REaChing for the stars
Empowering English Language Learners
When October arrives, there is a buzz around school, the festival buzz. Every year, Kanazawa Technical College, and other schools around Japan, put on school festivals. These festivals are a fantastic opportunity for students to take the lead and work together in organizing fund raising events, activities, and food stalls. Each club or class puts together a different idea for making money and entertaining visitors to the festival. Also, there are performances by the school bands and yosakoi dancers, as well as community dance troupes and impressive taiko drummers.
Our school festival takes place over the first Saturday and Sunday in October. Every year, the English teachers set up an English lounge, where we post students' work and pictures from the study abroad trips on bulletin boards. We have games, music/videos, and this year I put together a paper craft and some Halloween books for the younger children that inevitably visit the room. Throughout the weekend, we find our students wandering in and out of the room to get some Halloween candy, look at pictures, and chat or play Scrabble or cards. It's fun to just hang out with our students, and chat about anything and everything.
Students families also visit the school, so, we can meet parents and siblings. Graduated students or students who have changed schools also come back to say hello and enjoy the various activities.
This year, I had a great time getting scared in the global engineering department second year class' haunted house, and relaxing in the third year's Halloween cafe, where I was served tea and cake in a classroom that was arranged and decorated like a cafe. Outside at the food stalls, I tried okonomiyaki, yakitori, hot dogs, udon, and baby castera. Over two days of course! The udon was my favorite. I watched all the various bands on the central stage, and was impressed by my students' talent, and their courage to get up in front of all their peers and perform. I thoroughly enjoyed the taiko drummers, who impress every year. My friends Bolaji (an KTC engineering teacher,) and Dustin's band played, and the students could enjoy some live English music. In the ikebana (flower arranging) room, I enjoyed a whipped macha tea with a sweet. The ladies on the ikebana club always display their arrangements in two classrooms, one is set up with benches for visitors to sit down, and behind some blue panels, the ikebana club prepares tea and sweets to serve. It's lovely.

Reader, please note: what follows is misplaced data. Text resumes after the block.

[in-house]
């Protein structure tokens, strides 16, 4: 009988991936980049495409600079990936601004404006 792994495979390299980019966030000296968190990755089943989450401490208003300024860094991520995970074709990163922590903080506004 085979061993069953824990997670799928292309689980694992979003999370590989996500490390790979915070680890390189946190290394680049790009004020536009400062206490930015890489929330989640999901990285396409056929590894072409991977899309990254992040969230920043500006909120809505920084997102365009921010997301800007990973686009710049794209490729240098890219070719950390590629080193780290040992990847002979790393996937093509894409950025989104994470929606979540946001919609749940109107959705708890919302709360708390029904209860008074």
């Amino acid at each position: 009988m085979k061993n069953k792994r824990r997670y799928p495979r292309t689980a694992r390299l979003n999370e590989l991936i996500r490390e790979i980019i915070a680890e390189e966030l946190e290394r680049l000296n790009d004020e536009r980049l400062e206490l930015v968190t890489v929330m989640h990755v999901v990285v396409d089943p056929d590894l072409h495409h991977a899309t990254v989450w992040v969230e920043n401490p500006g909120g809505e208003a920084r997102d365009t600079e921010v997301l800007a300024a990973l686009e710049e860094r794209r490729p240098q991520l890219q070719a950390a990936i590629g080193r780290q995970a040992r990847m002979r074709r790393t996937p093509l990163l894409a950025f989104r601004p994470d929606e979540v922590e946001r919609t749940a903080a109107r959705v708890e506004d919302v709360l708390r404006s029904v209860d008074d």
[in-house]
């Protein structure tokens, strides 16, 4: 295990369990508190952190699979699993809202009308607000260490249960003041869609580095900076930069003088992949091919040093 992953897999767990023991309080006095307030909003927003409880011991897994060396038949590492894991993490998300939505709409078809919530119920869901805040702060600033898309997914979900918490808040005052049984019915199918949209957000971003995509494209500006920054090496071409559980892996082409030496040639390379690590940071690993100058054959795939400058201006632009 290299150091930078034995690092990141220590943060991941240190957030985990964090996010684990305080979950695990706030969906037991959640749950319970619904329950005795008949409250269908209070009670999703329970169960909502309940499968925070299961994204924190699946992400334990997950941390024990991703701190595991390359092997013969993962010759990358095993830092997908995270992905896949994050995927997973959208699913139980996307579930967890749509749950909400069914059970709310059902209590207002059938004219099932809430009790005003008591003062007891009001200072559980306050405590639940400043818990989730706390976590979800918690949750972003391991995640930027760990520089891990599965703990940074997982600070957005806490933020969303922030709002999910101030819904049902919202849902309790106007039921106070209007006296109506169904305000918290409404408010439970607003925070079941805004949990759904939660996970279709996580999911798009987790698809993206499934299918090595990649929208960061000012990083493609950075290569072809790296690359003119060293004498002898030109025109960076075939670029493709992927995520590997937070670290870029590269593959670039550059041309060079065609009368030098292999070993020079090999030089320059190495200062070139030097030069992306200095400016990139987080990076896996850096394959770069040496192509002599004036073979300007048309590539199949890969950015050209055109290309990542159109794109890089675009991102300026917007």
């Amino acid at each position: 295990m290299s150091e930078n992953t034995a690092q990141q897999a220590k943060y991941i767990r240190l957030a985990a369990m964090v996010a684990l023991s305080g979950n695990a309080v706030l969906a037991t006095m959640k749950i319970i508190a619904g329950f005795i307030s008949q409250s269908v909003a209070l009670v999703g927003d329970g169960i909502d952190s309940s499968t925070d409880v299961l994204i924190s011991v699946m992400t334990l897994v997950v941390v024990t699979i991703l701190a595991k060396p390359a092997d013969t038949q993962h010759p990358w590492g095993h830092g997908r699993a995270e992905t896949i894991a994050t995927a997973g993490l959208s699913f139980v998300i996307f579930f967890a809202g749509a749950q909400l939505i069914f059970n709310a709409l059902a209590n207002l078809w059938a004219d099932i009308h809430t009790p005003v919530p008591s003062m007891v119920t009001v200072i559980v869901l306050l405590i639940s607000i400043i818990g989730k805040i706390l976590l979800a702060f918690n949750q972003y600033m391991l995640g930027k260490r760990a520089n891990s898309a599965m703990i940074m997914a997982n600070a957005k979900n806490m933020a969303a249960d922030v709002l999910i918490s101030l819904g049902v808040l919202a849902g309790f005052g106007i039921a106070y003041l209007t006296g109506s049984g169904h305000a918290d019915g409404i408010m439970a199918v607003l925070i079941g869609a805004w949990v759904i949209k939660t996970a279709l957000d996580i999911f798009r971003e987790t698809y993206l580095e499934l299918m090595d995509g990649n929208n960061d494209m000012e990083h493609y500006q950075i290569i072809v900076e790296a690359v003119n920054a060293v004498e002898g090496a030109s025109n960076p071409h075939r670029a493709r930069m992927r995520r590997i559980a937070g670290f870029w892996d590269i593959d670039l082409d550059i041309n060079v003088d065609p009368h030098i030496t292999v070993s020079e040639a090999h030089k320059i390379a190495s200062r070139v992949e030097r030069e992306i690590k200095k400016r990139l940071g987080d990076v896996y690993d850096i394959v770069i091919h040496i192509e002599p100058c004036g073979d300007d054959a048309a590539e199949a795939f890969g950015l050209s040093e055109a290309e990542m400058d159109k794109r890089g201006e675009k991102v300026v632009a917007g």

Even though I didn't find any great bargains at the school bazaar, or win anything in the raffle, I had a great festival weekend and valuable interactions with students. I look forward to next year!
I'm Sarah Forbes. I'm the